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‘Dwell time’ proposal dies, perhaps too easily

By Josh Richman
Thursday, September 20th, 2007 at 4:31 pm in Ellen Tauscher, Iraq, U.S. House, U.S. Senate.

The “dwell time” amendment to the Defense Department appropriations bill introduced by U.S. Sen. Jim Webb, D-Va., went down to defeat yesterday.

Rep. Ellen Tauscher, D-Alamo, had introduced the House companion bill to Webb’s amendment, H.R. 3159, which passed the House Aug. 2 on a 229-194 vote but has been stalled out since then in the Senate Armed Services Committee. It would require that any regular Armed Forces member or unit deployed to Iraq must then have an equal period of time at home before being redeployed, and that no unit or member of a Reserve component including the National Guard be redeployed to Iraq within three years of their previous deployment.

Here’s what Tauscher said today about yesterday’s vote:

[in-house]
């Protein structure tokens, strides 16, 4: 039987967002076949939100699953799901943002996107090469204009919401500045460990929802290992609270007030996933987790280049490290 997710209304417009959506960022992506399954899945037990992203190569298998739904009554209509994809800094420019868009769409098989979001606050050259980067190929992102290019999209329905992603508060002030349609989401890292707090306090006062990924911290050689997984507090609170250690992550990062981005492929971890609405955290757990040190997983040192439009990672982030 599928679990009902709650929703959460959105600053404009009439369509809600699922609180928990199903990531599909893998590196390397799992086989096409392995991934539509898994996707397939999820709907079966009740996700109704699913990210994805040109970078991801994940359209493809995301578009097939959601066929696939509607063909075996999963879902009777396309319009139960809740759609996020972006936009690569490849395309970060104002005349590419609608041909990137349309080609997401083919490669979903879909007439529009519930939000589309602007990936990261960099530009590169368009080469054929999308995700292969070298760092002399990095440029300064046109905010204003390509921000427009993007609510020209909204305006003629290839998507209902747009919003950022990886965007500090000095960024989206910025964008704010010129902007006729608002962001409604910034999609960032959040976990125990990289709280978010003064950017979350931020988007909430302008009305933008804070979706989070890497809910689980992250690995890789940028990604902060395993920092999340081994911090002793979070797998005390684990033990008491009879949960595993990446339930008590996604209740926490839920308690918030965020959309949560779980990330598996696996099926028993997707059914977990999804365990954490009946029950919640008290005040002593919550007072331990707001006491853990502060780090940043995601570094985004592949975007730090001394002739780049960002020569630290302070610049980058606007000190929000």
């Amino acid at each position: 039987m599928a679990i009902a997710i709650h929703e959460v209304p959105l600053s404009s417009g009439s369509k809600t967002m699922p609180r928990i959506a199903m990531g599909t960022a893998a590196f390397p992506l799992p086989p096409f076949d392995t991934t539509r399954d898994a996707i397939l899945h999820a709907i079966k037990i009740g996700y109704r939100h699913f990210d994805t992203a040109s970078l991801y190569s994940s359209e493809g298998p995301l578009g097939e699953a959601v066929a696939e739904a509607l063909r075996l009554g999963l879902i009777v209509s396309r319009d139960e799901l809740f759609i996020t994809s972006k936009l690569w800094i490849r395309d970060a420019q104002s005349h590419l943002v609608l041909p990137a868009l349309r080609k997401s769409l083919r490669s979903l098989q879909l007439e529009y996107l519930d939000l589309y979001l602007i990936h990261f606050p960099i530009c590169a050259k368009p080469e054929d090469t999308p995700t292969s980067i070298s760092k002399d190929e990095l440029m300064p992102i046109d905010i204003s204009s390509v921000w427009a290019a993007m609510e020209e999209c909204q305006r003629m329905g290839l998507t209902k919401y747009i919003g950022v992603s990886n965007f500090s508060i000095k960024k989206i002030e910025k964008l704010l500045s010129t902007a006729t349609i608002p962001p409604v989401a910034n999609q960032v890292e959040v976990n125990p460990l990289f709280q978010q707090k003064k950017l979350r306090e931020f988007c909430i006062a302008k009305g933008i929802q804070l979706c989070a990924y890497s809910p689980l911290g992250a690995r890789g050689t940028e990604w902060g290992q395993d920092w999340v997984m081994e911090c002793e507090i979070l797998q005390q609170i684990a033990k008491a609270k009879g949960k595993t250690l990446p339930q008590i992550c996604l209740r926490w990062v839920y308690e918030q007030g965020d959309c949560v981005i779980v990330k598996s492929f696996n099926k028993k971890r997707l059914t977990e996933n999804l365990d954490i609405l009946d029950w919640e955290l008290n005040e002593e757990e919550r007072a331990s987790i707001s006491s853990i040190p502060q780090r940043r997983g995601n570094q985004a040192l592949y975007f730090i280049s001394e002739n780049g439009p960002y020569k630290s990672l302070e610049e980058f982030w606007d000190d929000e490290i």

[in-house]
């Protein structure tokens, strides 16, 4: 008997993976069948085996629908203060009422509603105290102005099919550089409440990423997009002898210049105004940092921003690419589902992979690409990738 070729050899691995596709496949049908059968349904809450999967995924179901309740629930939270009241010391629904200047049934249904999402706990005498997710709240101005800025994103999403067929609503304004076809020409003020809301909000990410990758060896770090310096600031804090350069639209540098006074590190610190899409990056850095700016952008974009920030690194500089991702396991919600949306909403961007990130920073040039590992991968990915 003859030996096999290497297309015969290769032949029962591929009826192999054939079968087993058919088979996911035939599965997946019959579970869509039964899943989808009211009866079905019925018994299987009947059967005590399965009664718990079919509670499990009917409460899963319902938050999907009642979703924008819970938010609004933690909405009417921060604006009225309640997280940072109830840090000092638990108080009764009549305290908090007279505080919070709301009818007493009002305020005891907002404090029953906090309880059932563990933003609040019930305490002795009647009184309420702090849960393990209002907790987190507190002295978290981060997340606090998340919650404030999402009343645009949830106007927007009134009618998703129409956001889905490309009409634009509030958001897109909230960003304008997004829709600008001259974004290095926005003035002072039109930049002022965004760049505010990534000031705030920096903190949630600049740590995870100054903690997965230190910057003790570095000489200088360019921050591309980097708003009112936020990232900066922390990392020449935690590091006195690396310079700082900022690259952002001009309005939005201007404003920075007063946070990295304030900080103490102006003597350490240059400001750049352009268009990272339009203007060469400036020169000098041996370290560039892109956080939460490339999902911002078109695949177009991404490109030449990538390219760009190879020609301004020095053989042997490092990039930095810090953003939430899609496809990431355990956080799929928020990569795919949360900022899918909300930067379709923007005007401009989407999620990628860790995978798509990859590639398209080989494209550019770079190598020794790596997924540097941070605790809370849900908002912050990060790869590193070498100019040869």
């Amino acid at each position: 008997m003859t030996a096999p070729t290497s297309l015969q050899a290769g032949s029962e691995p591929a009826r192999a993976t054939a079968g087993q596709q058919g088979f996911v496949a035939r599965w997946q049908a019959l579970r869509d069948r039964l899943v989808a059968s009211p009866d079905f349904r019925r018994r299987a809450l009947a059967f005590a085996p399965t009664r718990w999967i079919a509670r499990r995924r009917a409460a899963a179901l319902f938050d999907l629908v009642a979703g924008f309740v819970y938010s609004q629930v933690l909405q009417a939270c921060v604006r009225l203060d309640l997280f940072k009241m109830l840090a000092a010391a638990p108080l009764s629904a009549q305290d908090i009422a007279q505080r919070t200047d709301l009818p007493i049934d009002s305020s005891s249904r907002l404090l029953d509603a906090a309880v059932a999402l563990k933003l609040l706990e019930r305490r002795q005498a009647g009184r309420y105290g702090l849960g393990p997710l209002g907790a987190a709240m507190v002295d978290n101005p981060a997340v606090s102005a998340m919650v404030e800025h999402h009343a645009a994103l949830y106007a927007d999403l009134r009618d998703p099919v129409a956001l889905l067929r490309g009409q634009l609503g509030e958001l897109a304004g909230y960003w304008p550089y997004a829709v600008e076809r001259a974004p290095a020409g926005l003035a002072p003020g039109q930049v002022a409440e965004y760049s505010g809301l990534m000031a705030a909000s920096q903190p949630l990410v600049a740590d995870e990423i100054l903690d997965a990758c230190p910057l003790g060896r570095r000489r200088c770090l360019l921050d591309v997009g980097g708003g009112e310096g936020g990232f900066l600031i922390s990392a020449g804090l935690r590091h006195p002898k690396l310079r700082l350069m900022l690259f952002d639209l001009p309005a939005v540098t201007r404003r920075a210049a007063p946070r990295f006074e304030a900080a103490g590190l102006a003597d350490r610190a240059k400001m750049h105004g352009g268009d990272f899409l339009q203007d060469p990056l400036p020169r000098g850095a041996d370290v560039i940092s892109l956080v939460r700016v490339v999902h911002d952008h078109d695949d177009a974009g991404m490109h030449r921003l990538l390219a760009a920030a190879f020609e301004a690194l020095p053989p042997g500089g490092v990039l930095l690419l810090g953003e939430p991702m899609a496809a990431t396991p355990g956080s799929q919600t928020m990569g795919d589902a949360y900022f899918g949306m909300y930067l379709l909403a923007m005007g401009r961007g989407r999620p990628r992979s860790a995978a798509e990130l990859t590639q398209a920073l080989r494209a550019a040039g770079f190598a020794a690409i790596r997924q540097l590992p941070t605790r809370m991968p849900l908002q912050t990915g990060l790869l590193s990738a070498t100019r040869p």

tauscher2.jpg“It’s disappointing that Republican Senators are putting partisan obstructionism over the welfare and safety of our troops. When I authored this legislation in the House it was bi-partisan, passed by a solid majority and was built on enforcing the Pentagon’s own policy about troop rotations. These Senators had a choice to make, but instead of standing with our troops, they chose to stand with the President and his horribly flawed policies that have left our troops too little time to be rested and ready for their next rotation, and left our military too stretched to meet threats to our security elsewhere around the world.”

But Democrats could’ve done more to hold the GOP’s feet to the fire on this one, as Kagro X notes over at Daily Kos.

Yesterday’s vote saw 56 Senators (including all the chamber’s Democrats) voting for it with 44 opposed. Yes, it got more “yeas” than “nays,” but it needed 60 votes — not for a cloture vote to end a Republican filibuster, but because Senators had agreed by unanimous consent that the amendment should have to get 60 votes to pass, even without a filibuster.

In other words, no Democrat felt the need to actually force Republicans to engage in extended debate to filibuster this amendment – they all just agreed to set the bar for passage at 60 votes instead of 50, a quicker and quieter way of seeing it to its doom.

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